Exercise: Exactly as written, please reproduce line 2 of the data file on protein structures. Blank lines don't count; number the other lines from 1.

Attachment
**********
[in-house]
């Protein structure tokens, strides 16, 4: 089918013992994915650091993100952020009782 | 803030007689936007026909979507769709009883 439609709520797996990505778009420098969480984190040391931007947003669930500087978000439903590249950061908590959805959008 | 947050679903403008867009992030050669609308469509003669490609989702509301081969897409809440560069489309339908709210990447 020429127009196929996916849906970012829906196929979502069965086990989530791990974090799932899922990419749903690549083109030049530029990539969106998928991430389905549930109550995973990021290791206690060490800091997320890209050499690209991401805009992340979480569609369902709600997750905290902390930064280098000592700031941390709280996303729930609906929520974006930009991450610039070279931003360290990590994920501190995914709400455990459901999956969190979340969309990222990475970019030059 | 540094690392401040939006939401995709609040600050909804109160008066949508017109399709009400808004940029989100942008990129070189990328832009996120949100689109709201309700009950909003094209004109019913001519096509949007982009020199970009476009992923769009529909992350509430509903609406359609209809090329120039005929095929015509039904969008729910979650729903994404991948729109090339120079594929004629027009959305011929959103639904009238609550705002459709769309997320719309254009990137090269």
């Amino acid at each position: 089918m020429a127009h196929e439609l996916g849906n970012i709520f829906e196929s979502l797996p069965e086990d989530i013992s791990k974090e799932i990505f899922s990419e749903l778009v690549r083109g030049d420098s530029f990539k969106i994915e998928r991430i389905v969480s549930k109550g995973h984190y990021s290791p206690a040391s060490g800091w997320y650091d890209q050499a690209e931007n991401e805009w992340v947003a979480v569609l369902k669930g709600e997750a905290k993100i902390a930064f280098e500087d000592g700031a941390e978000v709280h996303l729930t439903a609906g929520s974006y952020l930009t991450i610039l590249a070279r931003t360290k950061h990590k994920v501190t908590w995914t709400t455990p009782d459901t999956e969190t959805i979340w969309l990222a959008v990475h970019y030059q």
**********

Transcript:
């Protein structure tokens, strides 16, 4: 089918013992994915650091993100952020009782 | 803030007689936007026909979507769709009883 439609709520797996990505778009420098969480984190040391931007947003669930500087978000439903590249950061908590959805959008 | 947050679903403008867009992030050669609308469509003669490609989702509301081969897409809440560069489309339908709210990447 020429127009196929996916849906970012829906196929979502069965086990989530791990974090799932899922990419749903690549083109030049530029990539969106998928991430389905549930109550995973990021290791206690060490800091997320890209050499690209991401805009992340979480569609369902709600997750905290902390930064280098000592700031941390709280996303729930609906929520974006930009991450610039070279931003360290990590994920501190995914709400455990459901999956969190979340969309990222990475970019030059 | 540094690392401040939006939401995709609040600050909804109160008066949508017109399709009400808004940029989100942008990129070189990328832009996120949100689109709201309700009950909003094209004109019913001519096509949007982009020199970009476009992923769009529909992350509430509903609406359609209809090329120039005929095929015509039904969008729910979650729903994404991948729109090339120079594929004629027009959305011929959103639904009238609550705002459709769309997320719309254009990137090269």